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Ransomware Research: 10 Key Findings, Five Ways to Defend Against Hijackers

Cyber Security Ransomware Phishing Encrypted Technology

While ransomware attacks against highly targeted industries grab the headlines, it’s the assaults on smaller businesses typically lacking resources to defend themselves and recover that may have the greater impact, a new study by Barracuda found.

In a one-year research effort, Barracuda’s researchers analyzed 106 highly publicized ransomware attacks between August 2021 and July 2022. They found an increase in attacks across all of the most highly targeted industries, with those on critical infrastructure quadrupling. In addition, the company’s security operations center (SOC)-as-a-service team examined the volume of ransomware the SOC detected.

1.2 Million Attacks Per Month Detected

Here are 10 key results as detailed in the company's Threat Spotlight report:

  • The volume of ransomware threats the SOC detected spiked between January and June of 2022 to more than 1.2 million per month. By comparison, the number of actual ransomware incidents spiked in January and then started to slow down in May.
  • In 2021, the double extortion trend emerged, where attackers steal sensitive data from their victims and demand payment in exchange for a promise to not publish or sell the data to other criminals.
  • In 2021, hackers began demanding a late fee or penalty if ransom payments are not made promptly.
  • The dominant targets are still five key industries: education (15%), municipalities (12%), healthcare (12%), infrastructure (8%), and financial (6%).
  • The number of ransomware attacks increased year-over-year across each of these five industry verticals.
  • In the past 12 months, ransomware attacks on educational institutions more than doubled. Attacks on the healthcare and financial verticals tripled, and infrastructure-related attacks quadrupled.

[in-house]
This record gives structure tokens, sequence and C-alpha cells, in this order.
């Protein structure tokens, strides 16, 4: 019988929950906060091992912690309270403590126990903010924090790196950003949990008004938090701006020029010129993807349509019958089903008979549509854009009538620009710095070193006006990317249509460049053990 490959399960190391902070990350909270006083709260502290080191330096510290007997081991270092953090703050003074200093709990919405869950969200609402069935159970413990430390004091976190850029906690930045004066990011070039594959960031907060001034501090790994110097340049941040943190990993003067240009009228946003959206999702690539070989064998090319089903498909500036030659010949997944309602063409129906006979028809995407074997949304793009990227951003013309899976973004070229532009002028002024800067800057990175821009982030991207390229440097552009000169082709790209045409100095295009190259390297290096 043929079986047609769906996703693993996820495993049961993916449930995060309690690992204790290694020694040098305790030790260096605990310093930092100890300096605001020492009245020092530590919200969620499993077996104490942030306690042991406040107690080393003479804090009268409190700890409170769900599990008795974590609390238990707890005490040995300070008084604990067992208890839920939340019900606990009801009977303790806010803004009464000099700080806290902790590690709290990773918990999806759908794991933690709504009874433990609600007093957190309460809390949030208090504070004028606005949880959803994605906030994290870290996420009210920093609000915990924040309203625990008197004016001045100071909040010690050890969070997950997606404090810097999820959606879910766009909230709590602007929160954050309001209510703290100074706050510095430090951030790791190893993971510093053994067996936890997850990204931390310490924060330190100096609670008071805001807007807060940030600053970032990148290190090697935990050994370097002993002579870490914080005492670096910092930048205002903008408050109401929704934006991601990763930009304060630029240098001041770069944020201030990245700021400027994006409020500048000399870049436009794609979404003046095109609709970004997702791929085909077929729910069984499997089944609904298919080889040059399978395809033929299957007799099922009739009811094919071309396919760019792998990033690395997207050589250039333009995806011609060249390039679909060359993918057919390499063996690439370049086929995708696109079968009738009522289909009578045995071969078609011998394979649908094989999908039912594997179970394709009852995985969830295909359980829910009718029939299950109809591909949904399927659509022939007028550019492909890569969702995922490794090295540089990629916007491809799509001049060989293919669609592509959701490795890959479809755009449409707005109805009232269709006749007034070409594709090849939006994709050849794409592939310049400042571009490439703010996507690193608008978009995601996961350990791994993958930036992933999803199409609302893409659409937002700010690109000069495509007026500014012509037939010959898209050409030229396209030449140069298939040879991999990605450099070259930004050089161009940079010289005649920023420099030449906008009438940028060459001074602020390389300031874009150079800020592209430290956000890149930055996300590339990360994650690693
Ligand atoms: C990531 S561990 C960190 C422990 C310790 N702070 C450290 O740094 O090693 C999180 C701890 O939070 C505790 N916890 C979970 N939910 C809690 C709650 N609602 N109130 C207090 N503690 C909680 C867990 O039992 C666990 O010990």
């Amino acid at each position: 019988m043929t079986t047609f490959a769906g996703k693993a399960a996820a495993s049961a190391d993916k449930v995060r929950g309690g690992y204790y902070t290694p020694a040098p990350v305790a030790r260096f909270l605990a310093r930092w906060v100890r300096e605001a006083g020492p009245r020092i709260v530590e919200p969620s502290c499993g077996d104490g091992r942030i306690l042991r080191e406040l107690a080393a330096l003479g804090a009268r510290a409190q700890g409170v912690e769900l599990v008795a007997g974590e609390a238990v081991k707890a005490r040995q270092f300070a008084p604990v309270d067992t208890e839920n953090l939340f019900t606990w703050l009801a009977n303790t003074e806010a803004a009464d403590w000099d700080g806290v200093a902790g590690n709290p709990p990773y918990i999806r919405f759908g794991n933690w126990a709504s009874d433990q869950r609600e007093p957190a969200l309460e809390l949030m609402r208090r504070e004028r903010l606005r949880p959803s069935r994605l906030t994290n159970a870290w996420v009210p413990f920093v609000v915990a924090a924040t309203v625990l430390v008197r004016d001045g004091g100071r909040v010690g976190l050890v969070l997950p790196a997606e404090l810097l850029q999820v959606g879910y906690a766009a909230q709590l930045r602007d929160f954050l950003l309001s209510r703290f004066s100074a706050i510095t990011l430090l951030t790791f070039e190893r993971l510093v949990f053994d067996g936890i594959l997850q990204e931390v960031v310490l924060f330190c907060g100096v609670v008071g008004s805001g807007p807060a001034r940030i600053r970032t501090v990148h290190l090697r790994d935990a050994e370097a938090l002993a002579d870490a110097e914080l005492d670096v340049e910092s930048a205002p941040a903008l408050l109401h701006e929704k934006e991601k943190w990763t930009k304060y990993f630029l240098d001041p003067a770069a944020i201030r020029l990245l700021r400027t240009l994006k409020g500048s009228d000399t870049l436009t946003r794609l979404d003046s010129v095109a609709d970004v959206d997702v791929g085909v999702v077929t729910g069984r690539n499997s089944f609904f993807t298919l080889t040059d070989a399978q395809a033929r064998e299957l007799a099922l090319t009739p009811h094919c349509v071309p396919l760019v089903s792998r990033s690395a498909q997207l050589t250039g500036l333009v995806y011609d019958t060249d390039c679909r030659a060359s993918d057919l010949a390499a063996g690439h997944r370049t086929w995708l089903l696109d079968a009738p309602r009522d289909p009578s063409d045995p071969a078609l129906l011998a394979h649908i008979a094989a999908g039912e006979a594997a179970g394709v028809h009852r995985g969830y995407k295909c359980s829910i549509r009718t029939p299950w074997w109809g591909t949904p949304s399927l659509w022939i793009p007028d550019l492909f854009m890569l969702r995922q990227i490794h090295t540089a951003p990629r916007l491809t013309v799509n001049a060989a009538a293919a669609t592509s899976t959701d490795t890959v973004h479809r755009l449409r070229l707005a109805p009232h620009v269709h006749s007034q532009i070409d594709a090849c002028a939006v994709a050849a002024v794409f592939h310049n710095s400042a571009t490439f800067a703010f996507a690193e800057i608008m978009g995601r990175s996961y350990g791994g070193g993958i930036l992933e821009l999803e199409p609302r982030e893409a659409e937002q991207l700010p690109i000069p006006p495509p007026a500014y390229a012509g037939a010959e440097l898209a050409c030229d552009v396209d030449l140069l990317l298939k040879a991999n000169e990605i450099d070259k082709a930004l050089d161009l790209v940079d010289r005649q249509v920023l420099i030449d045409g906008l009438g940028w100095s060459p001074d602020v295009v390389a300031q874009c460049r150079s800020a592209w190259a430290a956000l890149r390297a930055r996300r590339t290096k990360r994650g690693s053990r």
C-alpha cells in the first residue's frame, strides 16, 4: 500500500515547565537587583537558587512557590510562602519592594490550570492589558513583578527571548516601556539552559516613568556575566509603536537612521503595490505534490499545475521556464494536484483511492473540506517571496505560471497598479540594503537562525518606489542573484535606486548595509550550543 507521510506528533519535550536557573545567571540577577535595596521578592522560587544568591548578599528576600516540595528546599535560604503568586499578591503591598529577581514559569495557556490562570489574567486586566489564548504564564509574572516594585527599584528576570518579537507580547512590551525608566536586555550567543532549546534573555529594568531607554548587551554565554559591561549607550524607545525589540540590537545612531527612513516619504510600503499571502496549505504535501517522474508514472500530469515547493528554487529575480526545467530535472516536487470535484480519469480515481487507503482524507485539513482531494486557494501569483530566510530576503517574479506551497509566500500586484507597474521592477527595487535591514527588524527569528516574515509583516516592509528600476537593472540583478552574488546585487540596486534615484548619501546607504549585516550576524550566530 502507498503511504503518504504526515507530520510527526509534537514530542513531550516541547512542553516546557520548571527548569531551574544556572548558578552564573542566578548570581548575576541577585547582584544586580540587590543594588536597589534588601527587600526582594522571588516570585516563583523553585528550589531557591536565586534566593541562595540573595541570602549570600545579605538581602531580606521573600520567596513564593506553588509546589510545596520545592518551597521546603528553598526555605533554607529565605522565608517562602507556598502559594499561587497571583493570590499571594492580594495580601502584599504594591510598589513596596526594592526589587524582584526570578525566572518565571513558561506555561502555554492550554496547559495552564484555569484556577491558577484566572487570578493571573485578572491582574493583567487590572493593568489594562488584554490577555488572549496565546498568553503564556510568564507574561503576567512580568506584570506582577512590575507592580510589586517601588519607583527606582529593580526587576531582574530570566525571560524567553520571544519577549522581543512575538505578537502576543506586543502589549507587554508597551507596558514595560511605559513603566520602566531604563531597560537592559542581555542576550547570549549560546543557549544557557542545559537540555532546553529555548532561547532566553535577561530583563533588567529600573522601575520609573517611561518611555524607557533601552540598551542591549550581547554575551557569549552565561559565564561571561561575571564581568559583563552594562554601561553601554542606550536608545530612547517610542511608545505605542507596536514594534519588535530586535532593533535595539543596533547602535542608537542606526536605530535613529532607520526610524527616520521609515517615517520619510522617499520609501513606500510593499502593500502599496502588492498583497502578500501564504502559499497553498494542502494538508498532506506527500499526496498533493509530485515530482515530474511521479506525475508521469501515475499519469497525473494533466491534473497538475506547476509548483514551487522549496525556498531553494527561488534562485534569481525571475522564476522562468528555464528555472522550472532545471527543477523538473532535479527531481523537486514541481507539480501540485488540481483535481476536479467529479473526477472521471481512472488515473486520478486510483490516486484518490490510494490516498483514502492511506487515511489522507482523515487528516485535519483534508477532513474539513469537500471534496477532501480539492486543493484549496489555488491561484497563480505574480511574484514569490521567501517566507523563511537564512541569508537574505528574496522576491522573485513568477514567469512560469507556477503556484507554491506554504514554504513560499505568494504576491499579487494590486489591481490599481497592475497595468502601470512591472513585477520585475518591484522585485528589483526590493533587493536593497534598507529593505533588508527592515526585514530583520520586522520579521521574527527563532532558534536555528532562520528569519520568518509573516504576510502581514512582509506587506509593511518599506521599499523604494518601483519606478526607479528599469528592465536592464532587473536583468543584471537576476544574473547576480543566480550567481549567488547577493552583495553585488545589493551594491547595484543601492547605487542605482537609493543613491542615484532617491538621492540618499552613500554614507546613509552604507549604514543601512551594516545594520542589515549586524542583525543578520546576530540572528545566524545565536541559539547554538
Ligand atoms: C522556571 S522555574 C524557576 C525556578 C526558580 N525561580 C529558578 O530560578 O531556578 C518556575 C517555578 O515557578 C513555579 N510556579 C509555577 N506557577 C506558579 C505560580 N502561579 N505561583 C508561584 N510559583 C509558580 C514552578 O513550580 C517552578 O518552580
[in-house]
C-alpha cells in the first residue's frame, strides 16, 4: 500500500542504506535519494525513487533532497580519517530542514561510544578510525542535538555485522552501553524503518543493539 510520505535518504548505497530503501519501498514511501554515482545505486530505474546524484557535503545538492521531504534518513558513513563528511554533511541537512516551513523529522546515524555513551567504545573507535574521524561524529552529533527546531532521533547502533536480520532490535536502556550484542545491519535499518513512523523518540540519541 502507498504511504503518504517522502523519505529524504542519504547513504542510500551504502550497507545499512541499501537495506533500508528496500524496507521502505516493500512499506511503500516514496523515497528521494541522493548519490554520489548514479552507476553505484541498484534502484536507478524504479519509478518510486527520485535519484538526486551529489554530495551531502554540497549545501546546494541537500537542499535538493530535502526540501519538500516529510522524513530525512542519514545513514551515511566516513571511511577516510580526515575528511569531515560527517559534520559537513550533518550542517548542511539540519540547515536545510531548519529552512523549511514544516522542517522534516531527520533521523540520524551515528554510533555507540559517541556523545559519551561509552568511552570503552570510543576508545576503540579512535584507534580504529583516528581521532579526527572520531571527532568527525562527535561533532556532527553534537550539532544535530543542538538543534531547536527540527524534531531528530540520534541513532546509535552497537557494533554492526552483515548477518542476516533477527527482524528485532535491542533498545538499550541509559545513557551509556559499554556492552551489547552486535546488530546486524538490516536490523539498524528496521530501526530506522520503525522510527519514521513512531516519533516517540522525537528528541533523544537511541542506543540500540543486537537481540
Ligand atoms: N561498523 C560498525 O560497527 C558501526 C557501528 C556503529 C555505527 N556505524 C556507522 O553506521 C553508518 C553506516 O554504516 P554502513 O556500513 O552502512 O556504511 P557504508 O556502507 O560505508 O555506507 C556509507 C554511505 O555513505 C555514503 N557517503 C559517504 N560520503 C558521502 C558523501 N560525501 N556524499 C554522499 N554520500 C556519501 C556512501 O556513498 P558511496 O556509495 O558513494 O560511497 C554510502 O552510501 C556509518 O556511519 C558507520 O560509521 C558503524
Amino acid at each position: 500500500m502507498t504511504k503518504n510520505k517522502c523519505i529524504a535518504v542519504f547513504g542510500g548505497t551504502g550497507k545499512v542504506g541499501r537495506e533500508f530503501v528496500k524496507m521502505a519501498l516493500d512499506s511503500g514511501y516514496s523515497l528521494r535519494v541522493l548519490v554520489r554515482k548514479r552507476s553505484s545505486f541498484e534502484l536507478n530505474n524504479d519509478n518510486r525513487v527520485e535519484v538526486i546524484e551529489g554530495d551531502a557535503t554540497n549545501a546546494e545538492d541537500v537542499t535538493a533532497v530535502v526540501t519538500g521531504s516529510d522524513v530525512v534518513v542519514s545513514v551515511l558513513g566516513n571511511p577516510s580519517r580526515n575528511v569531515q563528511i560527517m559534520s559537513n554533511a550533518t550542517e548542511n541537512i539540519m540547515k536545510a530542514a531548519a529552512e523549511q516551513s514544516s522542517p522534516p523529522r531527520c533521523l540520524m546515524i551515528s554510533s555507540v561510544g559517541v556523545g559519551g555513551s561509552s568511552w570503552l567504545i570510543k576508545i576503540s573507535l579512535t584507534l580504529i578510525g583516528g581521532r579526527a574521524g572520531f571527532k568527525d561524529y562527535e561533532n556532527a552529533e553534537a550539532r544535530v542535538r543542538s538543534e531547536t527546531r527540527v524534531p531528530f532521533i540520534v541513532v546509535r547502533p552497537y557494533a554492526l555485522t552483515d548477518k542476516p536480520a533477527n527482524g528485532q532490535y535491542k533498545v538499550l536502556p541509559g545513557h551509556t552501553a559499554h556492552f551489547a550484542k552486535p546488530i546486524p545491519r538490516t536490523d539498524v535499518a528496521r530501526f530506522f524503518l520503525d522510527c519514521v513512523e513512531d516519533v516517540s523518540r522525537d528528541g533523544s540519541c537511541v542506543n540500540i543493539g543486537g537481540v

• Aside from ransomware hijackers’ favored targets, service providers were hit the most (14%) for their access to client systems.
  • Law enforcement agencies are recovering more ransomware payments, as new levels of cooperation between the United States and the European Union fight ransomware attacks.
  • There have been a large number of successful attacks against VPN systems without stronger authentication schemes. The rapid shift to remote work due to the COVID-19 pandemic exposed this as an area of weakness for many organizations.
  • Fewer victims are paying the ransom, and more businesses standing firm thanks to better defenses, especially in attacks on critical infrastructure.

Phishing, Brute Force and PowerShell Attacks Documented

Barracuda also detailed three “real-life” ransomware attacks in which the hackers used three different tactics to gain entry. In one instance, the attackers used a phishing email sent in August 2021 to compromise one of the victim’s accounts.

In a second event, the attackers executed a brute force attack on a VPN login page and then used remote desktop protocol (RDP) to get into the compromised systems.

In a third case, the hackers got in with stolen credentials and then used malicious PowerShell scripts and installed system-level dynamic link libraries (DLLs) to steal more credentials and harvest passwords.

In each case, the victims turned to managed service providers or managed security service providers for assistance with analysis, forensics and recovery.

Barracuda's Security Recommendations

Here are five steps businesses can take now to protect against this type of attack as Barracuda recommends:

  1. Implement execution prevention by disabling macro scripts from Microsoft Office files transmitted via email.
  2. Implement robust network segmentation to reduce the spread of ransomware if it does get into your system.
  3. Investigate any unauthorized software, particularly remote desktop or remote monitoring, which could be signs of compromise.
  4. Secure web applications from malicious hackers and bad bots by enabling web application and API protection services, including distributed denial of service (DDoS) protection.
  5. Backup should be offline/cloud credentials and should be different than normal credentials.
D. Howard Kass

D. Howard Kass is a contributing editor to MSSP Alert. He brings a career in journalism and market research to the role. He has served as CRN News Editor, Dataquest Channel Analyst, and West Coast Senior Contributing Editor at Channelnomics. As the CEO of The Viewpoint Group, he led groundbreaking market research.